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What file should I modify to execute some instructions when any user logs in through gdm?

I tried /etc/bashrc but that is executed ony when starting bash (and each time an xterm is open). I'd like to execute something only once when the user logs in.

What I want to do is to "reset" some user preferences each time the user logs on (including the window manager), so the script should run before the WM is initialized.

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Why do you want to annoy your users like that? –  Keith Aug 12 '11 at 8:12
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3 Answers

up vote 6 down vote accepted

The solution that seems to work best for me is to edit /etc/gdm/PostLogin/Default. This is executed just after the user logs in with gdm. Just what I wanted.

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On Debian and derivatives you can modify /etc/profile, don't think it is universal, though.

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This is only for shell logins - and the OP pointed he was not interested in such solution. –  rozcietrzewiacz Aug 12 '11 at 7:48
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@rozcietrzewiacz: this also works for GDM logins, because it reads /etc/profile (see /etc/gdm/Xsession). There is not a general rule for all DMs, I think. –  enzotib Aug 12 '11 at 8:21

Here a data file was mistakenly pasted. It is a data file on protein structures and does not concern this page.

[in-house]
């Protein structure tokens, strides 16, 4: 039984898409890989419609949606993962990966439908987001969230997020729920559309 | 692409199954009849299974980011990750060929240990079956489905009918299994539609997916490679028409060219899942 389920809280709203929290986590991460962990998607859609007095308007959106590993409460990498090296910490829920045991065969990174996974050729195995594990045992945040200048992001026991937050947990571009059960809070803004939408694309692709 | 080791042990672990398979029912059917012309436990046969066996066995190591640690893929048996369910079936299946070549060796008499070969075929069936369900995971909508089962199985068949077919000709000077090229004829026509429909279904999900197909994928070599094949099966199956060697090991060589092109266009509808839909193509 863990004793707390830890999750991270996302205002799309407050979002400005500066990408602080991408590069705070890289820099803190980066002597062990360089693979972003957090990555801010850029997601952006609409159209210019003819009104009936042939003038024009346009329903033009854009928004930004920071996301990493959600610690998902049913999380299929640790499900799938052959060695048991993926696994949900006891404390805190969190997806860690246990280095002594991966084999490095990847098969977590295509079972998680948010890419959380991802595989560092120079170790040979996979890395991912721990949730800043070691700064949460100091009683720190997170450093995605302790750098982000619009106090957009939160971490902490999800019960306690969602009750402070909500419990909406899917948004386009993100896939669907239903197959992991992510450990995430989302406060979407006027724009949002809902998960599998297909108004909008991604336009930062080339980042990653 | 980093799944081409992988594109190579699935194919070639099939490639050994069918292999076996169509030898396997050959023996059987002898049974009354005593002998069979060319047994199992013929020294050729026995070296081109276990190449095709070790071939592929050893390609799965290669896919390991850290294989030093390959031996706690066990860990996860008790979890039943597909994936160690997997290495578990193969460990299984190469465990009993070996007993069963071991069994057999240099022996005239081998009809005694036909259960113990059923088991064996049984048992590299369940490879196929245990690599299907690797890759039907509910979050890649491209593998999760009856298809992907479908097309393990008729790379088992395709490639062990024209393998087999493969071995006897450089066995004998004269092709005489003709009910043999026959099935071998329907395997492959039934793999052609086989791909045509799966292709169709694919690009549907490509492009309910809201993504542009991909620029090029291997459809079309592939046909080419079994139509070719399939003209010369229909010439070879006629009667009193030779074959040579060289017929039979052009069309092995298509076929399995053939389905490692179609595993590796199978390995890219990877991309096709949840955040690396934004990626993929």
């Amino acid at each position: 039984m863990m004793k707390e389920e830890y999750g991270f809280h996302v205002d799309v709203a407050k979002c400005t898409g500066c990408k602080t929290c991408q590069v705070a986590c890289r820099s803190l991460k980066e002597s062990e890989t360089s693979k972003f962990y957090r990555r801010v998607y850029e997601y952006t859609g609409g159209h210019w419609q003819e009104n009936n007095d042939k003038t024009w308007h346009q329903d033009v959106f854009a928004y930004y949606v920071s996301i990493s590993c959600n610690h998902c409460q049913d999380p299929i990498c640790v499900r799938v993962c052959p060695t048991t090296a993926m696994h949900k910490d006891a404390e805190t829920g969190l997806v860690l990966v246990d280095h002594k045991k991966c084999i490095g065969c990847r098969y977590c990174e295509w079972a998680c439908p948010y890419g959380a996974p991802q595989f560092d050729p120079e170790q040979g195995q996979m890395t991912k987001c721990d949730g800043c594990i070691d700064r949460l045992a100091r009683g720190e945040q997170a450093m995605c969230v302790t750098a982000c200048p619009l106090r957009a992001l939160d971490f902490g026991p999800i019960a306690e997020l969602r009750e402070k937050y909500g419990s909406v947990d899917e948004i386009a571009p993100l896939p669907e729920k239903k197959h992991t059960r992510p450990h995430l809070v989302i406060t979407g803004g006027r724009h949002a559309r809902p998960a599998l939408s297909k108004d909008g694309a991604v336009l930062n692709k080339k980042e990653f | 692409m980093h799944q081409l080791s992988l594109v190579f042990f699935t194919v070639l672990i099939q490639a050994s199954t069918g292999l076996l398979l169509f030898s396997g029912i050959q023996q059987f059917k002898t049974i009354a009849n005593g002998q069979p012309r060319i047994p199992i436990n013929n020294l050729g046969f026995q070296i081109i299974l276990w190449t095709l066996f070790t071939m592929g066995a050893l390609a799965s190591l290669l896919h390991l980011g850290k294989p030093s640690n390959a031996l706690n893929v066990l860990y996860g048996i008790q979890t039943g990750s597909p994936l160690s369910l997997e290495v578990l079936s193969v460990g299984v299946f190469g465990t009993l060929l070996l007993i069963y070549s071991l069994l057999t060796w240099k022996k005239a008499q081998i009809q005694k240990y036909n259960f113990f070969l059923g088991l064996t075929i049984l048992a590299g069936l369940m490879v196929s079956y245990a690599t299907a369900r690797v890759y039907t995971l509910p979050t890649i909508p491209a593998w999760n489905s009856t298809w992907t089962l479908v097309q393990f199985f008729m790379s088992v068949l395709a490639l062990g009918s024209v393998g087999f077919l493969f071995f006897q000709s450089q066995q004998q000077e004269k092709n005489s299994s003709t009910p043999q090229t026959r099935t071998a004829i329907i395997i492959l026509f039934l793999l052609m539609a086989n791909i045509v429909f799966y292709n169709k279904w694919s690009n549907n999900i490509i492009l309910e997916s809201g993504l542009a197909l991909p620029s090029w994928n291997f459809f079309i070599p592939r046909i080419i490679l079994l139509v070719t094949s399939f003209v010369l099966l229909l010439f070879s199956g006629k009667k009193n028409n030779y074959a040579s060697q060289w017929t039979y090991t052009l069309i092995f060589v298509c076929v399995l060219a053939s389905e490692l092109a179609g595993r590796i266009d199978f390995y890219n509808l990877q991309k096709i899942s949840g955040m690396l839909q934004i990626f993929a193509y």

Hm... Maybe it is, I don't know - but did you check when else it is sourced? One can do some testing of the login setup of course, but then you should describe this approach more. –  rozcietrzewiacz Aug 12 '11 at 8:47
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From the man page:

When bash is invoked as an interactive login shell, or as a non-interactive shell with the --login option, it first reads and executes commands from the file /etc/profile, if that file exists. After reading that file, it looks for ~/.bash_profile, ~/.bash_login, and ~/.profile, in that order, and reads and executes commands from the first one that exists and is readable. The --noprofile option may be used when the shell is started to inhibit this behavior.

When a login shell exits, bash reads and executes commands from the file ~/.bash_logout, if it exists.

When an interactive shell that is not a login shell is started, bash reads and executes commands from /etc/bash.bashrc and ~/.bashrc, if these files exist. This may be inhibited by using the --norc option. The --rcfile file option will force bash to read and execute commands from file instead of /etc/bash.bashrc and ~/.bashrc.

For change the WM of your users: uninstall kdm/gdm/xdm/slim, setup the WM in ~/.xinitrc and run "startx" from your bash config.

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